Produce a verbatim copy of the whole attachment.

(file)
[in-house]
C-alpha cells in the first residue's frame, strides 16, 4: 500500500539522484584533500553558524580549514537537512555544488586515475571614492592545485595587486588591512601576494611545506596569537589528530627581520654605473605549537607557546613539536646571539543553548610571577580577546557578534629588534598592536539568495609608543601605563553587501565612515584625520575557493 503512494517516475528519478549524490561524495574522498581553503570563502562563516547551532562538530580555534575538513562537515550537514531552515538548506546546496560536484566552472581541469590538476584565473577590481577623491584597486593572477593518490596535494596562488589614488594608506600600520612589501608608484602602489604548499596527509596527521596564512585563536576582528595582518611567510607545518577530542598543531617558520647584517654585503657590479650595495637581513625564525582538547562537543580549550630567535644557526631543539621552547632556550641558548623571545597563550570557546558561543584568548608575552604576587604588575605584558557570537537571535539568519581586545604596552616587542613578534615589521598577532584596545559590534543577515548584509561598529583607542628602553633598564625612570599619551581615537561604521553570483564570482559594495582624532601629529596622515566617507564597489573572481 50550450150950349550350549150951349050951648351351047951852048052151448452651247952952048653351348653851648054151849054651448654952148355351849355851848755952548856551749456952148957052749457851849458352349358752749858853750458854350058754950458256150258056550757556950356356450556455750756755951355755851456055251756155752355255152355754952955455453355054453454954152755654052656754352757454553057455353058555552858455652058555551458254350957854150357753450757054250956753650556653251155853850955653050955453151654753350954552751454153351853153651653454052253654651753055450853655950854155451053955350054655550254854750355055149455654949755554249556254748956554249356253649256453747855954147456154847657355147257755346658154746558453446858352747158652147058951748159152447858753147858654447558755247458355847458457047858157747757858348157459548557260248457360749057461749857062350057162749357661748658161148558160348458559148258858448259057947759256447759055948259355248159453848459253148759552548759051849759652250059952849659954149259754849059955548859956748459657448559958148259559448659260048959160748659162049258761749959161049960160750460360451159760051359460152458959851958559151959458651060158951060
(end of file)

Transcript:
[in-house]
C-alpha cells in the first residue's frame, strides 16, 4: 500500500539522484584533500553558524580549514537537512555544488586515475571614492592545485595587486588591512601576494611545506596569537589528530627581520654605473605549537607557546613539536646571539543553548610571577580577546557578534629588534598592536539568495609608543601605563553587501565612515584625520575557493 503512494517516475528519478549524490561524495574522498581553503570563502562563516547551532562538530580555534575538513562537515550537514531552515538548506546546496560536484566552472581541469590538476584565473577590481577623491584597486593572477593518490596535494596562488589614488594608506600600520612589501608608484602602489604548499596527509596527521596564512585563536576582528595582518611567510607545518577530542598543531617558520647584517654585503657590479650595495637581513625564525582538547562537543580549550630567535644557526631543539621552547632556550641558548623571545597563550570557546558561543584568548608575552604576587604588575605584558557570537537571535539568519581586545604596552616587542613578534615589521598577532584596545559590534543577515548584509561598529583607542628602553633598564625612570599619551581615537561604521553570483564570482559594495582624532601629529596622515566617507564597489573572481 50550450150950349550350549150951349050951648351351047951852048052151448452651247952952048653351348653851648054151849054651448654952148355351849355851848755952548856551749456952148957052749457851849458352349358752749858853750458854350058754950458256150258056550757556950356356450556455750756755951355755851456055251756155752355255152355754952955455453355054453454954152755654052656754352757454553057455353058555552858455652058555551458254350957854150357753450757054250956753650556653251155853850955653050955453151654753350954552751454153351853153651653454052253654651753055450853655950854155451053955350054655550254854750355055149455654949755554249556254748956554249356253649256453747855954147456154847657355147257755346658154746558453446858352747158652147058951748159152447858753147858654447558755247458355847458457047858157747757858348157459548557260248457360749057461749857062350057162749357661748658161148558160348458559148258858448259057947759256447759055948259355248159453848459253148759552548759051849759652250059952849659954149259754849059955548859956748459657448559958148259559448659260048959160748659162049258761749959161049960160750460360451159760051359460152458959851958559151959458651060158951060